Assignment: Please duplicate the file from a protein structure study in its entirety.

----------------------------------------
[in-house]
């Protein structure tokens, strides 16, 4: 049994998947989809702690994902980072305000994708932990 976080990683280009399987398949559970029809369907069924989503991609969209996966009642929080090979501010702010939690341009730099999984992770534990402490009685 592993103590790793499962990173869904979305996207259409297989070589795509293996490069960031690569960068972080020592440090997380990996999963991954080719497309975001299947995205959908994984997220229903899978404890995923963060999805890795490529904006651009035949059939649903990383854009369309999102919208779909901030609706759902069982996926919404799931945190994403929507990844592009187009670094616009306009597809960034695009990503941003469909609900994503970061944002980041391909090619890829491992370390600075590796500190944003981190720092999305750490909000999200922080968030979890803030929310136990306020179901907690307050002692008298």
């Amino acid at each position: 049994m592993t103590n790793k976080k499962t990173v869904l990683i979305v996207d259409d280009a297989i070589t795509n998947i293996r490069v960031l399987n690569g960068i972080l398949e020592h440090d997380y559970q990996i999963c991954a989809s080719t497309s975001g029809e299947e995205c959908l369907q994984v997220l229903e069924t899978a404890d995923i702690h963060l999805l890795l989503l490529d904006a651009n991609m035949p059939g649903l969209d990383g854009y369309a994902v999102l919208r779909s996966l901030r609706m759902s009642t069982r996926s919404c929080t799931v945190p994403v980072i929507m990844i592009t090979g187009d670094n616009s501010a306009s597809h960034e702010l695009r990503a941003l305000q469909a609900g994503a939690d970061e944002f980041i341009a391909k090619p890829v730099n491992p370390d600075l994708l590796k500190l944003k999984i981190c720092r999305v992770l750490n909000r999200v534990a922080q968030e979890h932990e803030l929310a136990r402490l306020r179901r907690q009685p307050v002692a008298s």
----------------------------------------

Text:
[in-house]
């Protein structure tokens, strides 16, 4: 049994998947989809702690994902980072305000994708932990 976080990683280009399987398949559970029809369907069924989503991609969209996966009642929080090979501010702010939690341009730099999984992770534990402490009685 592993103590790793499962990173869904979305996207259409297989070589795509293996490069960031690569960068972080020592440090997380990996999963991954080719497309975001299947995205959908994984997220229903899978404890995923963060999805890795490529904006651009035949059939649903990383854009369309999102919208779909901030609706759902069982996926919404799931945190994403929507990844592009187009670094616009306009597809960034695009990503941003469909609900994503970061944002980041391909090619890829491992370390600075590796500190944003981190720092999305750490909000999200922080968030979890803030929310136990306020179901907690307050002692008298």
């Amino acid at each position: 049994m592993t103590n790793k976080k499962t990173v869904l990683i979305v996207d259409d280009a297989i070589t795509n998947i293996r490069v960031l399987n690569g960068i972080l398949e020592h440090d997380y559970q990996i999963c991954a989809s080719t497309s975001g029809e299947e995205c959908l369907q994984v997220l229903e069924t899978a404890d995923i702690h963060l999805l890795l989503l490529d904006a651009n991609m035949p059939g649903l969209d990383g854009y369309a994902v999102l919208r779909s996966l901030r609706m759902s009642t069982r996926s919404c929080t799931v945190p994403v980072i929507m990844i592009t090979g187009d670094n616009s501010a306009s597809h960034e702010l695009r990503a941003l305000q469909a609900g994503a939690d970061e944002f980041i341009a391909k090619p890829v730099n491992p370390d600075l994708l590796k500190l944003k999984i981190c720092r999305v992770l750490n909000r999200v534990a922080q968030e979890h932990e803030l929310a136990r402490l306020r179901r907690q009685p307050v002692a008298s």